Private equity’s taste for tech spurs $80 billion deal spree – Pensions & Investments

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Private equity firms are barreling through the records as they place bets on technological revolutions in sectors ranging from finance to health care.

Firms have spent $80 billion acquiring companies in the global technology sector this year, according to data compiled by Bloomberg. That’s an all-time high for a quarter and already up 141% on this point in 2020, which went on to be a record year for such deals.

March alone has seen Thoma Bravo ink a $3.7 billion acquisition of fintech outfit Calypso Technology, and the C$221.2 billion ($173 billion) Ontario Teachers’ Pension Plan agree to take a majority stake in Mitratech, a provider of legal and compliance software, in a $1.5 billion deal.

In Europe, TA Associates said it would take over Dutch enterprise software firm Unit4 in a $2 billion-plus transaction, while one of Insight Partners’s portfolio companies bought data management group Dotmatics for as much as £500 million ($693 million). Earlier this year, Montagu Private Equity agreed to acquire U.K. software developer ITRS Group for about $700 million.

Buyout firms are flush with investor cash and are being drawn to startups helping companies to reinforce their businesses following the impact of the COVID-19 pandemic, according to Chris Sahota, chief executive officer at tech-focused advisory boutique Ciesco.

“2021 will be a time of reinvention for many companies and digital technology is driving that, so the private tech market is booming,” he said. “After last year’s turbulence, businesses want to be agile and they have started to future-proof their operations.”


Competition for tech assets among buyout firms has been fierce. The sale of Dotmatics was completed in just three weeks, according to people familiar with the matter, while Montagu moved quickly with a high bid to beat out rivals and secure its purchase of ITRS, another person said, asking not to be identified discussing confidential information.

In the public markets, Bain Capital and Silver Lake Management were behind competing offers in the near $7 billion tussle for U.S.-listed laser-maker Coherent. Bain has pledged financial support to winning bidder II-VI Inc., while Silver Lake had backed Lumentum Holdings.

Adding another element of competition for private equity firms chasing deals in the sector is the proliferation of special purpose acquisition companies. SPACs raise equity to fund takeovers of private companies and have been drawing in record amounts of investor capital. Backed by financiers and moguls from across industries, many are targeting tech deals.

SPACs are showing up in private equity technology auctions as a real alternative bidder, although the SPAC market correction of the past few weeks could bring more realistic valuations, said Madhu Namburi, global head of technology investment banking at J.P. Morgan Chase.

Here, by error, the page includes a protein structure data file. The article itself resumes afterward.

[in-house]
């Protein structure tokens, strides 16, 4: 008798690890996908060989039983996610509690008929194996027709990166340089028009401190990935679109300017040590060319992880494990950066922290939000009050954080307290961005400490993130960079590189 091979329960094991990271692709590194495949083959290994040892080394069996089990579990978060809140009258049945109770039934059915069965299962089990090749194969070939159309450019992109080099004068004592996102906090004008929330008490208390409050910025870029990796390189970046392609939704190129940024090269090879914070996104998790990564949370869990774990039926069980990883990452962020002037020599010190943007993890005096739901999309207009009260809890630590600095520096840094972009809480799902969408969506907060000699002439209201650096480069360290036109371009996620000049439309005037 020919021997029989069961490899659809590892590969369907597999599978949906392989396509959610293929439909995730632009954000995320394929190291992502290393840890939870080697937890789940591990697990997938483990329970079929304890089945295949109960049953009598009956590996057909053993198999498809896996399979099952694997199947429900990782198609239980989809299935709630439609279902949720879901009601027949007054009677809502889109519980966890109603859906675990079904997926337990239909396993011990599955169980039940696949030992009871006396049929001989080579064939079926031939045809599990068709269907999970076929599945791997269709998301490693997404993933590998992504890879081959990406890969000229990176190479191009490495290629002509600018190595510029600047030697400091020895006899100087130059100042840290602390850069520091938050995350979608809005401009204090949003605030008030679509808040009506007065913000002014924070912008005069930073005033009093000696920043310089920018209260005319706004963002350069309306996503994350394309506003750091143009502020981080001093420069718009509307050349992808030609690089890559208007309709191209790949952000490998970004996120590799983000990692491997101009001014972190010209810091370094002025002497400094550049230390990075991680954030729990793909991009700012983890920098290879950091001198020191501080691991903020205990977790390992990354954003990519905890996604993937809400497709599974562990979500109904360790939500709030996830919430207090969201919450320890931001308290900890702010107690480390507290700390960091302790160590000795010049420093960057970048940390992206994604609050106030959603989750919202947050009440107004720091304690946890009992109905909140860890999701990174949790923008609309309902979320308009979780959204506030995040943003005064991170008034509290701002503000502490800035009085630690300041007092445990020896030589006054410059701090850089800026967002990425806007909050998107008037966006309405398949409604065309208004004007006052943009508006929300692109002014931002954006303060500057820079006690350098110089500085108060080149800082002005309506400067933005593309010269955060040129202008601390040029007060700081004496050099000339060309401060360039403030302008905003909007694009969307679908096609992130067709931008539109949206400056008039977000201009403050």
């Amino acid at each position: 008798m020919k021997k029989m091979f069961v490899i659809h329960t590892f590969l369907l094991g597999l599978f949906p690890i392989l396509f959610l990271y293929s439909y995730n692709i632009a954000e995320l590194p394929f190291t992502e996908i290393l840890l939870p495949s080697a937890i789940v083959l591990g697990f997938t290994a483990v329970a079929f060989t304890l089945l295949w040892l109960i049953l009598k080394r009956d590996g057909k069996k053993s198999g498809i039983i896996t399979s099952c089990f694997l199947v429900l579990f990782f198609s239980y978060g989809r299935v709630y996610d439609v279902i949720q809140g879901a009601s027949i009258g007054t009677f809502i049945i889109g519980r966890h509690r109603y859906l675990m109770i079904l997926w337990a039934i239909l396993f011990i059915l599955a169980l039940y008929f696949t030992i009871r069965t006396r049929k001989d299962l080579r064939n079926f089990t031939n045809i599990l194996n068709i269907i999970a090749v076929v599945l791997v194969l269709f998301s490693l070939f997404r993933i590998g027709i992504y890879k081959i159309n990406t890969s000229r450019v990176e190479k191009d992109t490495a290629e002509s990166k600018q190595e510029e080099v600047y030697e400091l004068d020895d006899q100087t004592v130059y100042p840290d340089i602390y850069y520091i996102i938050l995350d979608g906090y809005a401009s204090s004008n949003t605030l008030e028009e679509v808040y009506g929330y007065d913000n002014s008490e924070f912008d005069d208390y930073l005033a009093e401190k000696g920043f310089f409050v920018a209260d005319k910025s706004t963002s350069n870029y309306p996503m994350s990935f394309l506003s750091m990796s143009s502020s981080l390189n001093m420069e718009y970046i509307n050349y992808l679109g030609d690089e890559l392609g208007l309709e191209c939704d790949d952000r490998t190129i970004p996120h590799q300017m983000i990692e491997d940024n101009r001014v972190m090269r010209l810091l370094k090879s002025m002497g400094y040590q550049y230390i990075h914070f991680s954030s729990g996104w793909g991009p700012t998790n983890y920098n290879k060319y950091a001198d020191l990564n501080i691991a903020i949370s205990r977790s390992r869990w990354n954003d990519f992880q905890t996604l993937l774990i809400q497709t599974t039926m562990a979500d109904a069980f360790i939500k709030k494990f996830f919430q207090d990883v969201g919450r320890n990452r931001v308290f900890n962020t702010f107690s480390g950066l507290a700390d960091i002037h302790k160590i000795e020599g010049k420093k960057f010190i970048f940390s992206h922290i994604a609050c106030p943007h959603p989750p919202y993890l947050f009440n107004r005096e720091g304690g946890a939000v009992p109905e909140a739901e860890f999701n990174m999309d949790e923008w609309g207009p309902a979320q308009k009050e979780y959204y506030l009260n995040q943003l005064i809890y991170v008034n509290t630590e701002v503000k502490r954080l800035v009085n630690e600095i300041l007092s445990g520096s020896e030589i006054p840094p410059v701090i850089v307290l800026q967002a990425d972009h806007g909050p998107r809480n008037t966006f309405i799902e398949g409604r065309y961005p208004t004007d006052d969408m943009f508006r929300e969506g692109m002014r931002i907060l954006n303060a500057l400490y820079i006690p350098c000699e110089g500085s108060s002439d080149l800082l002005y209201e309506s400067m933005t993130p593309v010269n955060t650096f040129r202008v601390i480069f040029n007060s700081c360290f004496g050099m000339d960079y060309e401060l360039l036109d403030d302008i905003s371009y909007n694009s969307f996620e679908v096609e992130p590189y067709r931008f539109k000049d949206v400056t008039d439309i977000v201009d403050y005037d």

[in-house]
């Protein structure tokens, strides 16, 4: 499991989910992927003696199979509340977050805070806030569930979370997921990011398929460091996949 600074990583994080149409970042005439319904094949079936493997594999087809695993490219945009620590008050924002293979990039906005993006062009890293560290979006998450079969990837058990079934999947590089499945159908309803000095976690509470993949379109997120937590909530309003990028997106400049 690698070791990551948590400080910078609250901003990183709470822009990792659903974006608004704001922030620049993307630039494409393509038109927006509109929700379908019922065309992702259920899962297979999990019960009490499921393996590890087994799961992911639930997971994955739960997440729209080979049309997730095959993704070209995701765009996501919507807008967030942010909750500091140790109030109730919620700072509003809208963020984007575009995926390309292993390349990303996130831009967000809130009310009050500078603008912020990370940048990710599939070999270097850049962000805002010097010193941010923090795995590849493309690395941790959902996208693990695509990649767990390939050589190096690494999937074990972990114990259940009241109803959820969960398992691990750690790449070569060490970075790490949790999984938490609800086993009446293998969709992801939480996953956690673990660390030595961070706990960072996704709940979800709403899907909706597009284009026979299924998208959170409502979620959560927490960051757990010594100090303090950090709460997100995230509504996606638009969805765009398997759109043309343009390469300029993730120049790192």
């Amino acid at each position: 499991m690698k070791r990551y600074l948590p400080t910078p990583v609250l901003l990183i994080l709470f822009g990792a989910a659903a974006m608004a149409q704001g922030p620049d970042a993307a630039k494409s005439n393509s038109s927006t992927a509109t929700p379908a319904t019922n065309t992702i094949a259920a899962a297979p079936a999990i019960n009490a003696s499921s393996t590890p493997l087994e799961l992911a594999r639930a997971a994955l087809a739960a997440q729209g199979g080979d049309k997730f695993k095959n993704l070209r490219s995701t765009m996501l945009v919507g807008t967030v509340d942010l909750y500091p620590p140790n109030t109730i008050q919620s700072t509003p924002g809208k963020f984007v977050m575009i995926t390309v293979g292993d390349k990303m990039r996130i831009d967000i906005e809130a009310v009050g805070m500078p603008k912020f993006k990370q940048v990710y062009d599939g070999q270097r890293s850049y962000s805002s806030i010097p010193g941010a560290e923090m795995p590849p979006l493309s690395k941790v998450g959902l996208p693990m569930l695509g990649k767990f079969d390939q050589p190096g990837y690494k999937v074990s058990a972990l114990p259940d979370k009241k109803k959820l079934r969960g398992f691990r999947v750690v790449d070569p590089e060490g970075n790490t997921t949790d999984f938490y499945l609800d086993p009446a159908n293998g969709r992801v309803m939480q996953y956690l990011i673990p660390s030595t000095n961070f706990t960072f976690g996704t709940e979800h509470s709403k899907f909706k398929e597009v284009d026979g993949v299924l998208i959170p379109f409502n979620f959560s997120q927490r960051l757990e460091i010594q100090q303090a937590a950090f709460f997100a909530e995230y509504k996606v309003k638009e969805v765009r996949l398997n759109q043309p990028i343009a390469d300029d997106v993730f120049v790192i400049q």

“Sometimes in bidding, private equity firms are struggling to match on valuation,” Mr. Namburi said about auctions involving SPACs. “SPACs are being aggressive but I haven’t seen PE firms have a lack of discipline.”


Among the most sought after assets are software firms, which account for $49 billion of companies acquired by private equity groups in the tech sector this year, the Bloomberg data show. Those like Calypso that offer a so-called subscription-as-a-service model are proving particularly popular, said Nandan Shinkre, managing director and European head of technology at Jefferies Financial Group.

“It makes it easy to predict what the year is going to look like for these companies, hence buyers being comfortable paying forward multiples,” said Mr. Shinkre, whose bank worked on the Calypso, Dotmatics and ITRS transactions.

Elsewhere, growth capital continues to flow into tech startups, driving valuations. In March, the payments processing group Stripe became the most valuable U.S. startup at $95 billion, following fresh funding from the likes of Sequoia Capital. Cybersecurity platform Snyk has seen its valuation quadruple to $4.7 billion since the start of 2020.

“What’s becoming clear is that the returns from that investment opportunity is looking really attractive as a lot of tech companies are going public and creating a lot of value,” J.P. Morgan’s Mr. Namburi said.

Dizzying prices of tech companies in the public markets, meanwhile, have made take-privates harder to pull off and led to fears of a new sector bubble two decades after the dot-com crash. But Mr. Shinkre doesn’t see an immediate shift in momentum.

“I don’t anticipate a correction in equity valuation for good quality assets,” he said. “We now have more international interest than ever before in European tech companies, which shows how global the pool is. I believe this trend is here to stay.”

Jefferies is the top adviser to private equity firms on tech acquisitions by value this year, according to Bloomberg data, followed by Evercore and Barclays.